THE work of one of the district’s most unique artists is now on display in a new exhibition.

Marcus Levine hit the headlines earlier this summer when his giant artistic tribute to David Hockney was unveiled in Little Germany. The permanent sculpture, made up of a quarter of a million painted nails, was created to coincide with the Bradford-born artist’s 80th birthday, and its unveiling even made Chinese state news.

Now Kala Sangam arts centre has opened a new exhibition of the Bingley-based artist’s other work, as well as a look at how he created the gigantic Hockney piece.

Mr Levine makes his sculptures by hammering nails into intricate patterns. As well as creating abstract images has also used the technique to create portraits of celebrities including Al Pacino and Arnold Schwarzenegger.

The eye-catching Hockney artwork, which was the world’s first sculpture made out of painted nails, is 16ft high, 12ft wide and took around 14 months to create. It is made up of four colours.

Its 11 panels feature close-up images of different parts of the artist, which come together to form a portrait inspired by Hockney’s photo montages. The artist is currently working on a 12th panel.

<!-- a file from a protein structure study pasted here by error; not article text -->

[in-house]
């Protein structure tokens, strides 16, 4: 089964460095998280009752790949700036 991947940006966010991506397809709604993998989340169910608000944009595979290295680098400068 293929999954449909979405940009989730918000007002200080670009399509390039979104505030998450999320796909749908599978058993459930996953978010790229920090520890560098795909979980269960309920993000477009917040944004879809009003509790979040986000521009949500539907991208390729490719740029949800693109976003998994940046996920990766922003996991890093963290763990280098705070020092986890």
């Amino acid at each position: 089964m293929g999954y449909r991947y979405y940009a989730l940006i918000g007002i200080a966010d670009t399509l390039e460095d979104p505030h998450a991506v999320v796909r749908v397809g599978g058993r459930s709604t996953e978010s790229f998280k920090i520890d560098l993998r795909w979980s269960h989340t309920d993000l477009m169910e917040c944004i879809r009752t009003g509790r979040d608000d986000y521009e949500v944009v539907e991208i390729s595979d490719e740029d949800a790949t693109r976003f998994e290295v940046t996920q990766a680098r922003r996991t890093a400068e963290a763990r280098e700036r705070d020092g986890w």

It was commissioned by Little Germany Action Group, a not-for-profit organisation of local business people and residents who are dedicated to improving an area of the city, and is installed on the wall of a building in Peckover Street.

It is hoped that the new exhibition will give people who have yet to see the large-scale Hockney work the chance to learn about its background before heading on to Little Germany to see the finished work for themselves.

Mr Levine’s work will also be the subject of an exhibition in Budapest.

Discussing his nail sculpture, he said: “It took 14 months of work and another five of planning. I had to paint it first to make sure it would work out.

“It is based on four different photos of Hockney. I changed a few things, like hand placements, for artistic reasons.

“My favourite panel is actually the one where it is just his cap. I wanted to give the impression of the material that makes up the cap. Most people wouldn’t notice anything special, but subliminally the different nails give the effect that there is texture there.

“I had to spray-paint every nail, but then when you hammer them in a lot of the paint comes off the head, so you then have to re prime and re paint them once they are hammered in.”

Early on in the process he found out that he was inhaling a lot of the paint that was being knocked off by the hammering, and so had to start wearing a protective mask for health reasons.

Organisations including Arts Council England, home shopping giant Freeman Grattan Holdings and timber merchant and supplier Arnold Laver contributed to the £42,000 cost of the work and its mounting on the Little Germany building. It is now the centrepiece of an arts trail around the historic area of the city centre.

The Kala Sangam exhibition runs until Saturday, October 21.